Oak Mountain deer hunts scheduled for 2013-14
FROM STAFF REPORTS
In an effort to expand the opportunity for bowhunters to harvest more deer within Oak Mountain State Park near Birmingham, hunt dates will be scheduled by the Alabama Department of Conservation and Natural Resources from November 1, 2013 through January 31, 2014, according to an ADCNR press release.
Hunt dates will be weekdays only with the exception of the three weekends in January 2014. Those dates will be Jan. 11-12, Jan. 18-19 and Jan. 25-26, 2014.
The program was designed by the Alabama State Parks Division, the Alabama Wildlife and Freshwater Fisheries Division (WFF) and Bowhunters of Alabama (BHA) in an effort to maximize hunter opportunity and simplify the deer management process within the park.
According to the ADCNR press release, Oak Mountain State Park will remain open during the hunts. All established park rules and regulations will apply. The park will be divided into 11 zones with each zone accommodating four to five hunters on a first-come, first-serve basis.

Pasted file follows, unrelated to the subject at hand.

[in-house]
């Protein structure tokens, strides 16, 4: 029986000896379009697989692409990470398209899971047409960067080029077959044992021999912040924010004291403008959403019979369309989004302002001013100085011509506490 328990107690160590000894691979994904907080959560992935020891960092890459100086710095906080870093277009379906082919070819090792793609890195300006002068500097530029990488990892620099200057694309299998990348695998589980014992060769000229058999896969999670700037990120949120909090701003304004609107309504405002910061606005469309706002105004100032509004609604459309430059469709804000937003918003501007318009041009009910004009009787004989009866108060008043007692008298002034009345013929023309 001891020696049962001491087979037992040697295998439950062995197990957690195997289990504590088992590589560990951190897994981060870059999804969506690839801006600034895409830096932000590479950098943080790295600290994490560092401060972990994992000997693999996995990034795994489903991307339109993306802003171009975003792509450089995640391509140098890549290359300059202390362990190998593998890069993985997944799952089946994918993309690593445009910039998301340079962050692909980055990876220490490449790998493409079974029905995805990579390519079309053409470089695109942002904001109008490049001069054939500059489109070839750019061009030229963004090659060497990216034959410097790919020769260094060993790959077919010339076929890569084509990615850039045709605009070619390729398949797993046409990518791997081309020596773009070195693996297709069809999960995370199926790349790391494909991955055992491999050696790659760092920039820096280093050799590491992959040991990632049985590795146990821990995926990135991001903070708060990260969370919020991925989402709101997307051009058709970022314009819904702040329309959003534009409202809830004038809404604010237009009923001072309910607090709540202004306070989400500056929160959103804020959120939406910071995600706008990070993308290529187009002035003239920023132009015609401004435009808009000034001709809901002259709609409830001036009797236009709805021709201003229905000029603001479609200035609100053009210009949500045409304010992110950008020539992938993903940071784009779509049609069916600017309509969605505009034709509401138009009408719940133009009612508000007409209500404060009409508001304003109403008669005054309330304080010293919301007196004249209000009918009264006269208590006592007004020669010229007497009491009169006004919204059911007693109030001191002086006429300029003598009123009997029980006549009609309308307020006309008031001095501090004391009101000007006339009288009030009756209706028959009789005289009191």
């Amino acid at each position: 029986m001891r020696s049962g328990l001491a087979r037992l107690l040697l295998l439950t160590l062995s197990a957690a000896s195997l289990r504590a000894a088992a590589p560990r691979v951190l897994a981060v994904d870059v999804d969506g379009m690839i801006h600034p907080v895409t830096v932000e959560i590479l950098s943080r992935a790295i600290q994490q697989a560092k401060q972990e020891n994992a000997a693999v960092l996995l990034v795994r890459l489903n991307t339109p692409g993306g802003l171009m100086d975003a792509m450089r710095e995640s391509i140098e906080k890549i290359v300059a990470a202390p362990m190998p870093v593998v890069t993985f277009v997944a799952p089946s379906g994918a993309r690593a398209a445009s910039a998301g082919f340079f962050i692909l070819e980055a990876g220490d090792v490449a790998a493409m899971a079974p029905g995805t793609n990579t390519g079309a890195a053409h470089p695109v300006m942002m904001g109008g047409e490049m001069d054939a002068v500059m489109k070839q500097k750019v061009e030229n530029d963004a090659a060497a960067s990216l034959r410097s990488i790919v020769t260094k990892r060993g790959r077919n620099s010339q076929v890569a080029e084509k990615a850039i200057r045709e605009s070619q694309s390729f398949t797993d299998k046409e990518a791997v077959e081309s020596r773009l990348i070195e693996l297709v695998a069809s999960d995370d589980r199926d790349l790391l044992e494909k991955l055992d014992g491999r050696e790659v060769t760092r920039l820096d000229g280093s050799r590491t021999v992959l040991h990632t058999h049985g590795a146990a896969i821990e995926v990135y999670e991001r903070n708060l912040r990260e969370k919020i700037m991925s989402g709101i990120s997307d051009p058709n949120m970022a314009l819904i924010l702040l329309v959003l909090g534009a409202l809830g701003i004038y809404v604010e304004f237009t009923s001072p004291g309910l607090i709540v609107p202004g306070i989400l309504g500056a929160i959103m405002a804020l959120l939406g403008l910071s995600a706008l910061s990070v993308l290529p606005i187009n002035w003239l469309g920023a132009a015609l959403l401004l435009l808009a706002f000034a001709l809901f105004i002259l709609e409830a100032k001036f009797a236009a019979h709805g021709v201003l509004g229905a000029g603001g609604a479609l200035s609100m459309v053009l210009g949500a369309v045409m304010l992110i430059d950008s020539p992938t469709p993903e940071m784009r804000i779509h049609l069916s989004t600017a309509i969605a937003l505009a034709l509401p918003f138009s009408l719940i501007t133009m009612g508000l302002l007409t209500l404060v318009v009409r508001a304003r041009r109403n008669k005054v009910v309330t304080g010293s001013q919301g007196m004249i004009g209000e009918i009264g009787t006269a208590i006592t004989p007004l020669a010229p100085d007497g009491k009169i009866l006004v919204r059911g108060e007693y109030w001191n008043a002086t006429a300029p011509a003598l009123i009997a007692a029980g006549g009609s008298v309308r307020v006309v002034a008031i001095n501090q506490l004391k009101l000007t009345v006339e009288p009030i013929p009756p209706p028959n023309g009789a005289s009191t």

Wildlife experts point to Oak Mountain State Park as a textbook case of how deer tend to multiply in numbers greater than their habitat can support unless controlled through regulated hunting. Past herd health checks and necropsy confirmed the presence of parasites and disease due to overpopulation. After consulting with state wildlife biologists and in consideration of scientific research data, regulated archery hunts were established in 2004 to control the Oak Mountain State Park herd.
According to the release, The Oak Mountain hunting format is modeled on other urban deer control programs across the United States and was beneficial in total number of deer harvested from the park during the 2012-2013 season. Last year 60 deer were harvested during the hunts (45 does and 15 bucks). Weather permitting, harvest numbers are expected to go up during the 2013-2014 season.
The Alabama Department of Conservation and Natural Resources promotes wise stewardship, management and enjoyment of Alabama’s natural resources through five divisions: Marine Police, Marine Resources, State Lands, State Parks, and Wildlife and Freshwater Fisheries. To learn more about ADCNR, visit Outdooralabama.com.
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